As a teacher, what are my rights regarding a threat made to me by a student?

After giving a student a discipline referral, he threatened to return to the school with a gun and shoot me. Before being escorted out of class, he punched me in the face. He was then suspended and I was told when he returned he would be transferred out of all my classes. Today he returned but was in my class. I left and told my principal that the safety of my workplace was compromised and that I would return after a week as to ensure I would feel comfortable in the work place. My principal denied my leave. Is that legal?

Asked on October 20, 2015 under Employment Labor Law, Maryland

Answers:

SJZ, Member, New York Bar / FreeAdvice Contributing Attorney

Answered 5 years ago | Contributor

Yes, it is legal no employee has the right to unilaterally on his or her own decide when work is too dangerous and that he/she will take leave. Employees simply can't decide when to not go into work. Obviously, if you feel threatened, you can stay home from work--but then have to take the consequences for an unexcused absence e.g. discipline, suspension, possibly termination. 
However, you can also report this student to the police--report the threat and press charges for the assault punching you. That is your right your employer cannot deprive you of the protection of the criminal law or your right to report crimes and threatened crimes.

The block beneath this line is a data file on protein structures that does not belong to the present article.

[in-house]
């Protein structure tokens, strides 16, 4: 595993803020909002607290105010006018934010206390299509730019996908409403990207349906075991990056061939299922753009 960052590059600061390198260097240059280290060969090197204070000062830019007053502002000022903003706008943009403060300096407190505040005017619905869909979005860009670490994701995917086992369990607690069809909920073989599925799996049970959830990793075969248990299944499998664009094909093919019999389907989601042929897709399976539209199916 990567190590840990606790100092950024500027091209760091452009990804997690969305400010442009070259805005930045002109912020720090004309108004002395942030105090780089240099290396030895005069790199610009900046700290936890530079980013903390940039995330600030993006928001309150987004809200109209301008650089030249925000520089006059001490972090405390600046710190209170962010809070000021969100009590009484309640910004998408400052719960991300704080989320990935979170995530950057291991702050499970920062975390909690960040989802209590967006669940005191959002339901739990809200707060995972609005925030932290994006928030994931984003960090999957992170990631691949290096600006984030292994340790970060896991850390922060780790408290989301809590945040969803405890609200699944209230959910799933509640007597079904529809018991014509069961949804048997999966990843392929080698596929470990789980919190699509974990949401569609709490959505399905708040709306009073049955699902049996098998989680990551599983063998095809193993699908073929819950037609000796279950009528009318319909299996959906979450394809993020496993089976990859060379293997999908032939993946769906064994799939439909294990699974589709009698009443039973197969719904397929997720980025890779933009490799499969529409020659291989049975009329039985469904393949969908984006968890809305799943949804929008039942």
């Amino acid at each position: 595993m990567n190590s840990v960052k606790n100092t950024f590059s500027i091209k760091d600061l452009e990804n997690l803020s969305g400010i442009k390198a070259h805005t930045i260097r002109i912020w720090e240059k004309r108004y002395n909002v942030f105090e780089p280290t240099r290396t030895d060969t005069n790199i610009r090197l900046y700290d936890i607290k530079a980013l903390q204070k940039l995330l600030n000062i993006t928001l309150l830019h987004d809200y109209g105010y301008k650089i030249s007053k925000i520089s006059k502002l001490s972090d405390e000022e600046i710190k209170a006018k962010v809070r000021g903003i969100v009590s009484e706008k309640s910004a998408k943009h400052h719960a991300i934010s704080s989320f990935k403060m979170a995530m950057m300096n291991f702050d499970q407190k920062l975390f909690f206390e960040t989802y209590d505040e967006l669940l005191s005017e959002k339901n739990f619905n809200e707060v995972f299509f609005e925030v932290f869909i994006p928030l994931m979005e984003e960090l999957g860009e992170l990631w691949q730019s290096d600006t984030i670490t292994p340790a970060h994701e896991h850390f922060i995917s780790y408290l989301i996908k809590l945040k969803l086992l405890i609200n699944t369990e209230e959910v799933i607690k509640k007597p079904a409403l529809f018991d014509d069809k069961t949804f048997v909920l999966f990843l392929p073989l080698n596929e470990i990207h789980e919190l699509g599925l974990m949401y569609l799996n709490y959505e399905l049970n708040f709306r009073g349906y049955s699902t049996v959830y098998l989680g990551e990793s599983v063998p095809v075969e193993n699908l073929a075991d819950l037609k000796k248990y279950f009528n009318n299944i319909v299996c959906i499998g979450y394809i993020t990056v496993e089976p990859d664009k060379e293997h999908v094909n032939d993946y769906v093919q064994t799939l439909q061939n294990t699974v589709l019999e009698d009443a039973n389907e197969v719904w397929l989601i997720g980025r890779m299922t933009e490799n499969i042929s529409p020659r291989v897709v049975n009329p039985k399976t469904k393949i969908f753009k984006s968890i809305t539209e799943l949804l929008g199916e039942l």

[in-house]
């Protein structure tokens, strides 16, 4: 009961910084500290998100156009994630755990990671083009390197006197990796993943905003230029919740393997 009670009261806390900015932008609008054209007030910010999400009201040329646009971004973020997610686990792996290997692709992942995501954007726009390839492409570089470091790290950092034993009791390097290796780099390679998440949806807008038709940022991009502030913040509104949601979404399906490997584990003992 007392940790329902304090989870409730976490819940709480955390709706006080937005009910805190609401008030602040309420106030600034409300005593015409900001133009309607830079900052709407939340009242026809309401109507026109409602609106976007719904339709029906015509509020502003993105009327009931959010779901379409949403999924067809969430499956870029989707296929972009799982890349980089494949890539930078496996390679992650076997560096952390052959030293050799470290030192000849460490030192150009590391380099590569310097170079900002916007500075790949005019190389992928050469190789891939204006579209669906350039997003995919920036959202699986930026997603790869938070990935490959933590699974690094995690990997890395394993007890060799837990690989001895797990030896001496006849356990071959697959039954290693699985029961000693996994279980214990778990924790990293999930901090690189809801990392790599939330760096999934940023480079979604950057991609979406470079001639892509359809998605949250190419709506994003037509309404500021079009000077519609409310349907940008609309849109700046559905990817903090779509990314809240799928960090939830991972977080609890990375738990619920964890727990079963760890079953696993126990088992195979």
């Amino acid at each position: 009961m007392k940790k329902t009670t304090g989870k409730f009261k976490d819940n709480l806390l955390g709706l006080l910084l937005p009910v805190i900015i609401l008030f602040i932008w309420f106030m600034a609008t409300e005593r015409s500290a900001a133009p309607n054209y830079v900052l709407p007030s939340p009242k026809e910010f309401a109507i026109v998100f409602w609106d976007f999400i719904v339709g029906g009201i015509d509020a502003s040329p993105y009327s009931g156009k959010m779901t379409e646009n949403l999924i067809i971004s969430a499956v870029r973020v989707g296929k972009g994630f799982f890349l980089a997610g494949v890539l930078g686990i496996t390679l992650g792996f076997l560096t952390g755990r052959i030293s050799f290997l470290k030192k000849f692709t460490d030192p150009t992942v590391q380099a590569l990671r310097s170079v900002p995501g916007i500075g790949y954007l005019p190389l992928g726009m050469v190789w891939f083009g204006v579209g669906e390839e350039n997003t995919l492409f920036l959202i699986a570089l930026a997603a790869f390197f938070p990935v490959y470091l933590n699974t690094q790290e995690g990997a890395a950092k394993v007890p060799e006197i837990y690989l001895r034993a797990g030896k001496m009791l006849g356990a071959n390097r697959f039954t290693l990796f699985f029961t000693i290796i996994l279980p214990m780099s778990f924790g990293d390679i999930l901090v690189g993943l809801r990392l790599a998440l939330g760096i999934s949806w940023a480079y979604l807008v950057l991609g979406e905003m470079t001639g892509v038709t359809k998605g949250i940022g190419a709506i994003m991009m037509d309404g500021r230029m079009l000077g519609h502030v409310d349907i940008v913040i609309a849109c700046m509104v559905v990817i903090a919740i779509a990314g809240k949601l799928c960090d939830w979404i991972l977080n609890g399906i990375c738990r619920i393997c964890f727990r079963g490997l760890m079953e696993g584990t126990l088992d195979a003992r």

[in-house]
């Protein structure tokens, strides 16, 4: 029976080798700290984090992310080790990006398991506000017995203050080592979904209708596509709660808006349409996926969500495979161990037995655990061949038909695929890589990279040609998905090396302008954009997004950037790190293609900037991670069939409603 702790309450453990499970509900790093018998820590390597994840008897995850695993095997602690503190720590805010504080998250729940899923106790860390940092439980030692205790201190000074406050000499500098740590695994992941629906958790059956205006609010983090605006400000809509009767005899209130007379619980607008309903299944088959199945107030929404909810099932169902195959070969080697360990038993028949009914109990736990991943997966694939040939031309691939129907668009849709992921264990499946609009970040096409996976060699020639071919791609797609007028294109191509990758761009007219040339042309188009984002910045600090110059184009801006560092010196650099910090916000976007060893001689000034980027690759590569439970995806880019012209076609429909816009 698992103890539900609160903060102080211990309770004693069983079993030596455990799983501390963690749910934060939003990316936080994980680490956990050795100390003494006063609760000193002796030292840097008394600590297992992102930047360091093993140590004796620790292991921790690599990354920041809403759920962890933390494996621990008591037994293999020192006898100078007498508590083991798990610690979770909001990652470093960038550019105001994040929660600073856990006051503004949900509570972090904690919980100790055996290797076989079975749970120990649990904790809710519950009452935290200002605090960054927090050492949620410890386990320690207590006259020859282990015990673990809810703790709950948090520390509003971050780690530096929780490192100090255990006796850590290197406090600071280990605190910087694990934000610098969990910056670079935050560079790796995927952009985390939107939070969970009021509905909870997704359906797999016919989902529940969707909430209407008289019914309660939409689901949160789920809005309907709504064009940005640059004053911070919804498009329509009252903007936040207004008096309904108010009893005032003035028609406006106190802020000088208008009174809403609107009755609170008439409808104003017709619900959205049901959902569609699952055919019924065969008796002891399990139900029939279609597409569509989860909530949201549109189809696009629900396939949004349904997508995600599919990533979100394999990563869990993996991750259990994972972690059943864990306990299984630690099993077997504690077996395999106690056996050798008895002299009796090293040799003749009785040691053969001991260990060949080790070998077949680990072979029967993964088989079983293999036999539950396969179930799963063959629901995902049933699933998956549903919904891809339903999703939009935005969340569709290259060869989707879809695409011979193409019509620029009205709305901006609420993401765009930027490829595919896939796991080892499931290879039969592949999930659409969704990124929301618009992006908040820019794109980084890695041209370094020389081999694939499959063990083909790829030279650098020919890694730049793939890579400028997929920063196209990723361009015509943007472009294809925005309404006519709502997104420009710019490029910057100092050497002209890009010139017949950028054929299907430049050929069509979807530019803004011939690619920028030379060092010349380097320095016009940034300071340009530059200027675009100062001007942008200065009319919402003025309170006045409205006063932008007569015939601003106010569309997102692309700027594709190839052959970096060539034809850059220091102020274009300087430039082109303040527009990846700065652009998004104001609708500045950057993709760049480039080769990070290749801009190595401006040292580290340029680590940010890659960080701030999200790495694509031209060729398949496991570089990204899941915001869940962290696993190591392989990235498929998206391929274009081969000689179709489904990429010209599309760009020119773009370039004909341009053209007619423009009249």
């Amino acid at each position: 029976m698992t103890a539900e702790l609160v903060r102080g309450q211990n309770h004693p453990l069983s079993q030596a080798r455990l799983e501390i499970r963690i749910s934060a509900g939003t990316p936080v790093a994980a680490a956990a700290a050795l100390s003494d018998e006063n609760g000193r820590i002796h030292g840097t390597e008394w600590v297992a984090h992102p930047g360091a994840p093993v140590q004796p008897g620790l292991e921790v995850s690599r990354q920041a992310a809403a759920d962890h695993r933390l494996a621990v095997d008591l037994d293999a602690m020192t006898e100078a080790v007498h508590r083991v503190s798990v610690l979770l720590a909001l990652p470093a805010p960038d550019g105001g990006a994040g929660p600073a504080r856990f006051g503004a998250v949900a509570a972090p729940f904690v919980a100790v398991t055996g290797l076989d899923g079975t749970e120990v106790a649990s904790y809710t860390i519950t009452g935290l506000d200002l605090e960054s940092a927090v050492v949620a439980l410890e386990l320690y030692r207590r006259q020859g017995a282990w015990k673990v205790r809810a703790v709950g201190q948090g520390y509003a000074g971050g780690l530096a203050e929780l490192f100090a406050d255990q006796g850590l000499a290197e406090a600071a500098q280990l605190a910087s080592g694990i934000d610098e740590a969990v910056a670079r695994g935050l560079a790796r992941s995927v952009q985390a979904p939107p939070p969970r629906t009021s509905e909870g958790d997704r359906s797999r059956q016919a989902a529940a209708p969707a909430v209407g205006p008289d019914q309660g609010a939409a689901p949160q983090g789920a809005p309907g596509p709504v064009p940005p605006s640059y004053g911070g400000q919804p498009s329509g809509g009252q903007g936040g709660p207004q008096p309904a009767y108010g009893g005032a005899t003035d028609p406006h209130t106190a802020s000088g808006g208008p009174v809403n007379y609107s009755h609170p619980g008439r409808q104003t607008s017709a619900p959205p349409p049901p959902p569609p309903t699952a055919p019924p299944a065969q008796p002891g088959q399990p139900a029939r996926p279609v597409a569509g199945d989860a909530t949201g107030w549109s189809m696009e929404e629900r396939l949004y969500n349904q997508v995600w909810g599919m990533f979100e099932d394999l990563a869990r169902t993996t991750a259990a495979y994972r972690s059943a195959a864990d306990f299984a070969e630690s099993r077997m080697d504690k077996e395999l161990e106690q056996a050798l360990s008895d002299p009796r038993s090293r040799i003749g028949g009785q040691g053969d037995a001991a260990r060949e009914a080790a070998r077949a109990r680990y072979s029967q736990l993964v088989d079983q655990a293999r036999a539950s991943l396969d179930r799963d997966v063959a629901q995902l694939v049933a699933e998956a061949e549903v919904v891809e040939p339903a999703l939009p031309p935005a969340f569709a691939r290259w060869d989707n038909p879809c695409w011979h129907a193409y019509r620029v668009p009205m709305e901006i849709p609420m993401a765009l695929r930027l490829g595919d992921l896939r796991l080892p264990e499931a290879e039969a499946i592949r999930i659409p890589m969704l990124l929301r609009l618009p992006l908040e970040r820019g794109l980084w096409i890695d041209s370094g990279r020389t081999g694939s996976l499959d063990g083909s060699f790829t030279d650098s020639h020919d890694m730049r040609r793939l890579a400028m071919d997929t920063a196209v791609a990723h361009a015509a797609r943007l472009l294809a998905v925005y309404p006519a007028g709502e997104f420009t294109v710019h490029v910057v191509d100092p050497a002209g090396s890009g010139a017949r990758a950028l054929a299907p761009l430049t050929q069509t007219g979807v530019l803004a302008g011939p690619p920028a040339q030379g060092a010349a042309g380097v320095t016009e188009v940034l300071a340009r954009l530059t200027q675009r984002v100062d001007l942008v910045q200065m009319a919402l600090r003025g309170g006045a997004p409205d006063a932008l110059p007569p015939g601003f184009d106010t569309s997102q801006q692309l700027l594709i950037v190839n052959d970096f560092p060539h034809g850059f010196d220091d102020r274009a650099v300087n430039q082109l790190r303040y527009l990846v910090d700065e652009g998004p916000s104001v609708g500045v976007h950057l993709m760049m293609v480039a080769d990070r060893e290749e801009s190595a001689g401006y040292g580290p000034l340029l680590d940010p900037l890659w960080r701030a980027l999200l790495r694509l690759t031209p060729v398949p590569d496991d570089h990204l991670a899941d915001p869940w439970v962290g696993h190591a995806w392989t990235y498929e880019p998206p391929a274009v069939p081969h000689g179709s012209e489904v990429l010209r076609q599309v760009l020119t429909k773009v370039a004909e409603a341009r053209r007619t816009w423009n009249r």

IMPORTANT NOTICE: The Answer(s) provided above are for general information only. The attorney providing the answer was not serving as the attorney for the person submitting the question or in any attorney-client relationship with such person. Laws may vary from state to state, and sometimes change. Tiny variations in the facts, or a fact not set forth in a question, often can change a legal outcome or an attorney's conclusion. Although AttorneyPages.com has verified the attorney was admitted to practice law in at least one jurisdiction, he or she may not be authorized to practice law in the jurisdiction referred to in the question, nor is he or she necessarily experienced in the area of the law involved. Unlike the information in the Answer(s) above, upon which you should NOT rely, for personal advice you can rely upon we suggest you retain an attorney to represent you.